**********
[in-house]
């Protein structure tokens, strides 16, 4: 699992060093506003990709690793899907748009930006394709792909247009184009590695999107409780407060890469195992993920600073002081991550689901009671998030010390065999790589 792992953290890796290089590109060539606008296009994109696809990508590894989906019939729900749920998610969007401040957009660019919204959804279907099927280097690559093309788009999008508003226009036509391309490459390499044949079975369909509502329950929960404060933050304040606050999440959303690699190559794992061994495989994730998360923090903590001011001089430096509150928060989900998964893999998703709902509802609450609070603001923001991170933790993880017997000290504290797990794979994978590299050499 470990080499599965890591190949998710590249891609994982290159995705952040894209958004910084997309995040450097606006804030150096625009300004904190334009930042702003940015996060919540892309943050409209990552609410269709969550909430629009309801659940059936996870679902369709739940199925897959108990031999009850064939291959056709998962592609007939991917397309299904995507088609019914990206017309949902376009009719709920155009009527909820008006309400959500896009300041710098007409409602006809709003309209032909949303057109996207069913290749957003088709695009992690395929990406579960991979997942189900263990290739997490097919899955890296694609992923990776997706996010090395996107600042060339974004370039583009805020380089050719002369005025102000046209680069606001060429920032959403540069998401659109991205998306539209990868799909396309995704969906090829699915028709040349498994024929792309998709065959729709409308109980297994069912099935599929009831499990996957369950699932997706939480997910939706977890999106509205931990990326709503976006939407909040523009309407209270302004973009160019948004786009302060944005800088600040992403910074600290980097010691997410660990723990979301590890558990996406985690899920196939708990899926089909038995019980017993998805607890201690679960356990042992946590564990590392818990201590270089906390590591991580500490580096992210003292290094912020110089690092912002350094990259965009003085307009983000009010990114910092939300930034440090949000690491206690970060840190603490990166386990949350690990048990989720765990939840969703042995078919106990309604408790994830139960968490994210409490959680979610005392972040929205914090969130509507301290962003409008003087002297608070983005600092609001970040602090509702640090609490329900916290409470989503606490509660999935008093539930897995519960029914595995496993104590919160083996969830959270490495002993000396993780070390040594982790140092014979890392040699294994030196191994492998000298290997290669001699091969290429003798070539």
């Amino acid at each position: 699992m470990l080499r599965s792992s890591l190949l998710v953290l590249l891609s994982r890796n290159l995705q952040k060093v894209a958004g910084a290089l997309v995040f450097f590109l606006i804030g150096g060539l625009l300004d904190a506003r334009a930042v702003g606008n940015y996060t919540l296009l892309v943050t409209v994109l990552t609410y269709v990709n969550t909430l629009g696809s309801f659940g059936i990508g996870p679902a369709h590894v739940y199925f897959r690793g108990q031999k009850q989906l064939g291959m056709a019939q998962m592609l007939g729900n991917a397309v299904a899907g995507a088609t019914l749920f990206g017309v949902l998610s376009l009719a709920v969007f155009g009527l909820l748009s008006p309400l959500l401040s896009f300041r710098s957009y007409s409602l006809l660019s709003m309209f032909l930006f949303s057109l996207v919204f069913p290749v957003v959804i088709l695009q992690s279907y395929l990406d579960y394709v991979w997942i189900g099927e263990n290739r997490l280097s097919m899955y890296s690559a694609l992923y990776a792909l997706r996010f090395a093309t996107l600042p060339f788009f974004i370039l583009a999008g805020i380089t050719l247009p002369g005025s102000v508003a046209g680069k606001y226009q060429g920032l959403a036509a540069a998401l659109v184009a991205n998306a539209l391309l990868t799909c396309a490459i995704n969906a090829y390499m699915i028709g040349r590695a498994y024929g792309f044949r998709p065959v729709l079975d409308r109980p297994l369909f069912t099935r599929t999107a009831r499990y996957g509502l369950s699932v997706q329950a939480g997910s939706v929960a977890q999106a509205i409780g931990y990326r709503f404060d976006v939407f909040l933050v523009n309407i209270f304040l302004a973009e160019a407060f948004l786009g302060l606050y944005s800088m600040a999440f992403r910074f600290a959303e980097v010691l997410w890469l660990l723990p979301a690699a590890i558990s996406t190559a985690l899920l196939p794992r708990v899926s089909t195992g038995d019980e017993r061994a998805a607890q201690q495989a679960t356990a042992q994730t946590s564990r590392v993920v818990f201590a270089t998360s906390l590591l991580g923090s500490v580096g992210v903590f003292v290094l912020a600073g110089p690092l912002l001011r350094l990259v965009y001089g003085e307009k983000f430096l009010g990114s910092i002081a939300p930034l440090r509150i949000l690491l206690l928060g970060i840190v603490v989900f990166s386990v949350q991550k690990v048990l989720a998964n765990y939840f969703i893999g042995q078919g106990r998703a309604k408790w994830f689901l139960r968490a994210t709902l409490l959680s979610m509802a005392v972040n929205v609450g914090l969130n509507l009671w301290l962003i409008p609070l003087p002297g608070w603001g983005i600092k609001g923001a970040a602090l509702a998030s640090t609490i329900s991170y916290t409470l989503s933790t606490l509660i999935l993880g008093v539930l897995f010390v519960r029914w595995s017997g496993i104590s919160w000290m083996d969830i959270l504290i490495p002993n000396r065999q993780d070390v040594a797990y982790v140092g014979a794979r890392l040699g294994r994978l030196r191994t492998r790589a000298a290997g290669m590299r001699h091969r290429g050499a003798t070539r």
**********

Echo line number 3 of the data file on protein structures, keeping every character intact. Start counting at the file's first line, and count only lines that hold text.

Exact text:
């Amino acid at each position: 699992m470990l080499r599965s792992s890591l190949l998710v953290l590249l891609s994982r890796n290159l995705q952040k060093v894209a958004g910084a290089l997309v995040f450097f590109l606006i804030g150096g060539l625009l300004d904190a506003r334009a930042v702003g606008n940015y996060t919540l296009l892309v943050t409209v994109l990552t609410y269709v990709n969550t909430l629009g696809s309801f659940g059936i990508g996870p679902a369709h590894v739940y199925f897959r690793g108990q031999k009850q989906l064939g291959m056709a019939q998962m592609l007939g729900n991917a397309v299904a899907g995507a088609t019914l749920f990206g017309v949902l998610s376009l009719a709920v969007f155009g009527l909820l748009s008006p309400l959500l401040s896009f300041r710098s957009y007409s409602l006809l660019s709003m309209f032909l930006f949303s057109l996207v919204f069913p290749v957003v959804i088709l695009q992690s279907y395929l990406d579960y394709v991979w997942i189900g099927e263990n290739r997490l280097s097919m899955y890296s690559a694609l992923y990776a792909l997706r996010f090395a093309t996107l600042p060339f788009f974004i370039l583009a999008g805020i380089t050719l247009p002369g005025s102000v508003a046209g680069k606001y226009q060429g920032l959403a036509a540069a998401l659109v184009a991205n998306a539209l391309l990868t799909c396309a490459i995704n969906a090829y390499m699915i028709g040349r590695a498994y024929g792309f044949r998709p065959v729709l079975d409308r109980p297994l369909f069912t099935r599929t999107a009831r499990y996957g509502l369950s699932v997706q329950a939480g997910s939706v929960a977890q999106a509205i409780g931990y990326r709503f404060d976006v939407f909040l933050v523009n309407i209270f304040l302004a973009e160019a407060f948004l786009g302060l606050y944005s800088m600040a999440f992403r910074f600290a959303e980097v010691l997410w890469l660990l723990p979301a690699a590890i558990s996406t190559a985690l899920l196939p794992r708990v899926s089909t195992g038995d019980e017993r061994a998805a607890q201690q495989a679960t356990a042992q994730t946590s564990r590392v993920v818990f201590a270089t998360s906390l590591l991580g923090s500490v580096g992210v903590f003292v290094l912020a600073g110089p690092l912002l001011r350094l990259v965009y001089g003085e307009k983000f430096l009010g990114s910092i002081a939300p930034l440090r509150i949000l690491l206690l928060g970060i840190v603490v989900f990166s386990v949350q991550k690990v048990l989720a998964n765990y939840f969703i893999g042995q078919g106990r998703a309604k408790w994830f689901l139960r968490a994210t709902l409490l959680s979610m509802a005392v972040n929205v609450g914090l969130n509507l009671w301290l962003i409008p609070l003087p002297g608070w603001g983005i600092k609001g923001a970040a602090l509702a998030s640090t609490i329900s991170y916290t409470l989503s933790t606490l509660i999935l993880g008093v539930l897995f010390v519960r029914w595995s017997g496993i104590s919160w000290m083996d969830i959270l504290i490495p002993n000396r065999q993780d070390v040594a797990y982790v140092g014979a794979r890392l040699g294994r994978l030196r191994t492998r790589a000298a290997g290669m590299r001699h091969r290429g050499a003798t070539r």